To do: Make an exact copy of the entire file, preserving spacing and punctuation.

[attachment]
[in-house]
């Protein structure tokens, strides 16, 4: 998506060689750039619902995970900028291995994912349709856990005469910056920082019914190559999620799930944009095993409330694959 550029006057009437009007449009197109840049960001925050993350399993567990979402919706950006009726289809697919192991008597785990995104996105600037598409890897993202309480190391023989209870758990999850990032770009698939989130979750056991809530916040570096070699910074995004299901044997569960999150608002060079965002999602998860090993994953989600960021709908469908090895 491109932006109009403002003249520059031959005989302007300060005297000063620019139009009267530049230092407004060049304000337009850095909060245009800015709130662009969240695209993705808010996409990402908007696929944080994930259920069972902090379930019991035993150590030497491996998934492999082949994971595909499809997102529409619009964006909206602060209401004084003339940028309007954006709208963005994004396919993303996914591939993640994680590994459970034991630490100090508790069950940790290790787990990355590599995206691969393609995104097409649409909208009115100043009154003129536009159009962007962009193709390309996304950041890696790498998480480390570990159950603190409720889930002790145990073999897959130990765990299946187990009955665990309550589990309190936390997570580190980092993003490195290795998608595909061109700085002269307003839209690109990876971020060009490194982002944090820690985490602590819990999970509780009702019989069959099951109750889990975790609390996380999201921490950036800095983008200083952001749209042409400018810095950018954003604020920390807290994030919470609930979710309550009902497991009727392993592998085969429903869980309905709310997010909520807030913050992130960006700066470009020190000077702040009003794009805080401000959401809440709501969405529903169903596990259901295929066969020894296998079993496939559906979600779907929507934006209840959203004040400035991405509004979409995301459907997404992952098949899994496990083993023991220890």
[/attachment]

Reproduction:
[in-house]
């Protein structure tokens, strides 16, 4: 998506060689750039619902995970900028291995994912349709856990005469910056920082019914190559999620799930944009095993409330694959 550029006057009437009007449009197109840049960001925050993350399993567990979402919706950006009726289809697919192991008597785990995104996105600037598409890897993202309480190391023989209870758990999850990032770009698939989130979750056991809530916040570096070699910074995004299901044997569960999150608002060079965002999602998860090993994953989600960021709908469908090895 491109932006109009403002003249520059031959005989302007300060005297000063620019139009009267530049230092407004060049304000337009850095909060245009800015709130662009969240695209993705808010996409990402908007696929944080994930259920069972902090379930019991035993150590030497491996998934492999082949994971595909499809997102529409619009964006909206602060209401004084003339940028309007954006709208963005994004396919993303996914591939993640994680590994459970034991630490100090508790069950940790290790787990990355590599995206691969393609995104097409649409909208009115100043009154003129536009159009962007962009193709390309996304950041890696790498998480480390570990159950603190409720889930002790145990073999897959130990765990299946187990009955665990309550589990309190936390997570580190980092993003490195290795998608595909061109700085002269307003839209690109990876971020060009490194982002944090820690985490602590819990999970509780009702019989069959099951109750889990975790609390996380999201921490950036800095983008200083952001749209042409400018810095950018954003604020920390807290994030919470609930979710309550009902497991009727392993592998085969429903869980309905709310997010909520807030913050992130960006700066470009020190000077702040009003794009805080401000959401809440709501969405529903169903596990259901295929066969020894296998079993496939559906979600779907929507934006209840959203004040400035991405509004979409995301459907997404992952098949899994496990083993023991220890």